2. Safe Words = Safer Sex: Believe it or not, your partner's mind is probably wondering while you are intimate (yep, she isn't just thinking about how amazing you are, ha!). Negative thoughts can flash through her mind depending on her body position, things you say, how she feels, etc. Have a word that you agree on that she can say if she needs a break. It could be as simple as "pause," but it needs to be respected and not questioned so that she knows when it is used, you won't assume that you can sweet talk her into continuing. This doesn't have to be a bedroom only rule. Daytime physical touch or actions could warrant the safe word, as well.
3. Let Her Reconnect: Both partners need attention in a relationship, but sometimes a survivor is distracted. Maybe she was triggered that day, feels sad or her defense mechanisms are up because you did something to upset her and you didn't even know it (and she doesn't know how to explain what happened). If she is distant, ask her if she needs some time alone. Maybe she does, maybe she doesn't, but acknowledging that you can sense some internal conflict will go a long way. Sometimes giving her the space to reconnect with herself before expecting her to be able to focus on you/your needs is just what she needs to be reminded that she is safe and loved in this relationship.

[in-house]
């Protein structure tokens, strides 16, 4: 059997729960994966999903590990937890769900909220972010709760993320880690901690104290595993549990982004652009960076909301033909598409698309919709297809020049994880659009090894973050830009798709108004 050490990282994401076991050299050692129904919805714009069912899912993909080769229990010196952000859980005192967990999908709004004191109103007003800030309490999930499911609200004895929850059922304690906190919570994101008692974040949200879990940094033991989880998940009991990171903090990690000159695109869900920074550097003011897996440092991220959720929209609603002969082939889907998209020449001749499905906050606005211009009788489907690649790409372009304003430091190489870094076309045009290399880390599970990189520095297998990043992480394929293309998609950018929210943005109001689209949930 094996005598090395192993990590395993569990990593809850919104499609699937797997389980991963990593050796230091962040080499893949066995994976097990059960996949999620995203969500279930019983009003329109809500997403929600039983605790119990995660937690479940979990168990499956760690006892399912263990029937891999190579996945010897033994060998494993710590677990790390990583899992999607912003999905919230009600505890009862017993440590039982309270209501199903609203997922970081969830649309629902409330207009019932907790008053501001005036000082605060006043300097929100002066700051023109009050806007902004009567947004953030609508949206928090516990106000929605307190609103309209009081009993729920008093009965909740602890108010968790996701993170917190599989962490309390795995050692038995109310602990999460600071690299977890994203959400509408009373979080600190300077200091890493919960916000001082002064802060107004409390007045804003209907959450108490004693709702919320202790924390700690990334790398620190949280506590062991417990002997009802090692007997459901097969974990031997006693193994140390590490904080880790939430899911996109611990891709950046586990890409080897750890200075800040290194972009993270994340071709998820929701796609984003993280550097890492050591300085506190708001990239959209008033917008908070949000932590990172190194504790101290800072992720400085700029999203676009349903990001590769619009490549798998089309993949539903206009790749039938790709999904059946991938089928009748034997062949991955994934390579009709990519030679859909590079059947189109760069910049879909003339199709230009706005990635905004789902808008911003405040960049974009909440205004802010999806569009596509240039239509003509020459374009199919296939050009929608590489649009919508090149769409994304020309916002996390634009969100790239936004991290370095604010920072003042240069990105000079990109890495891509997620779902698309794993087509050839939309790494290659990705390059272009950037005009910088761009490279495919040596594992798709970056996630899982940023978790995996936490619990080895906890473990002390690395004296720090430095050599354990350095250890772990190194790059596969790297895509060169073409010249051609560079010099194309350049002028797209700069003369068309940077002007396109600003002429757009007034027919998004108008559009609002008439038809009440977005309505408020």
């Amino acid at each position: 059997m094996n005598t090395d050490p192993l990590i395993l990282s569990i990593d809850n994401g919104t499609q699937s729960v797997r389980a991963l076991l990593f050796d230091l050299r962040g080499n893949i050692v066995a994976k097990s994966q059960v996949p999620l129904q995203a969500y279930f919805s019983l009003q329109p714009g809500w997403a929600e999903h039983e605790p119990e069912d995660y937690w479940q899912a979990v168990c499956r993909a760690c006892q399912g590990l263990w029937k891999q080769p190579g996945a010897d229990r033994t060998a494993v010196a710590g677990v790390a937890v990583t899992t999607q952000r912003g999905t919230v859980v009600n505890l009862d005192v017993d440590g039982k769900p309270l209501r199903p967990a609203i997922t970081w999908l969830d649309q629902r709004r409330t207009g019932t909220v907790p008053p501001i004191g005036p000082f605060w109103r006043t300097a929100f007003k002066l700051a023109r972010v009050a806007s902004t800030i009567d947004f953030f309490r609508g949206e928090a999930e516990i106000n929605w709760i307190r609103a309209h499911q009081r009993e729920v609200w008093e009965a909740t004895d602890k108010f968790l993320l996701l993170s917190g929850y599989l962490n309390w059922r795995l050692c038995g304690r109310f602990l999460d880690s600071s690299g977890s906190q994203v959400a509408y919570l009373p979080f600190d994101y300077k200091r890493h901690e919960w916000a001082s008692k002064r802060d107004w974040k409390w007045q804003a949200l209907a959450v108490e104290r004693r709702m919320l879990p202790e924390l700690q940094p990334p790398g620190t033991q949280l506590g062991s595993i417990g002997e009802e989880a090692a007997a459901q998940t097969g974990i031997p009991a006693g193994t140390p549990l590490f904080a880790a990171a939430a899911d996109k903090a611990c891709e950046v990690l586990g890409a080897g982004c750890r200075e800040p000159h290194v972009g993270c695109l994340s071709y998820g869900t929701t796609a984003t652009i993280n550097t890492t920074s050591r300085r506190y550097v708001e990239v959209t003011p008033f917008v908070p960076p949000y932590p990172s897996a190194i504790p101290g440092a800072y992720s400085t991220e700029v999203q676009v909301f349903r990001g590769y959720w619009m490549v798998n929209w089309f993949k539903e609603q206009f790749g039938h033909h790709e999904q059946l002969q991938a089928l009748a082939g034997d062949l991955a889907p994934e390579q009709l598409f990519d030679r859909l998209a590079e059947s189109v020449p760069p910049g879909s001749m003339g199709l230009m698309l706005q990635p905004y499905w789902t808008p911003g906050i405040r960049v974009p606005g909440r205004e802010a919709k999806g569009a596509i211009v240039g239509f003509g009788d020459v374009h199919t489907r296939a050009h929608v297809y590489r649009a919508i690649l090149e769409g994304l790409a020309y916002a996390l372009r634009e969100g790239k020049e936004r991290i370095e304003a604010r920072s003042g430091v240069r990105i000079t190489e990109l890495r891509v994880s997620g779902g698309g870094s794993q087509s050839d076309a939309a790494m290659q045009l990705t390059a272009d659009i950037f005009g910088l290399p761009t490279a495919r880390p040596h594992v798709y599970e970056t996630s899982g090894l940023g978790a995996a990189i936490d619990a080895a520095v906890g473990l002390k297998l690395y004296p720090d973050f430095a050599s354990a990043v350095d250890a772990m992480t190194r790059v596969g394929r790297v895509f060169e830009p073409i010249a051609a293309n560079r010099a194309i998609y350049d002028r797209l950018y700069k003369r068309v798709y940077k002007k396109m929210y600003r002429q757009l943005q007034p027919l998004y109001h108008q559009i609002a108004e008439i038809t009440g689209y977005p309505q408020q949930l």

4. Take the 5 Love Languages(r) Test: If you haven't read this book yet or taken the test, please at the very least take the free quiz to learn your individual love language. My top love language was Touch and Words of Affirmation before remembering my abuse and thereafter it became Acts of Service and Words of Affirmation. Knowing how your survivor partner prefers to be shown love goes a long way and it will in turn help your needs be met, as they might be different.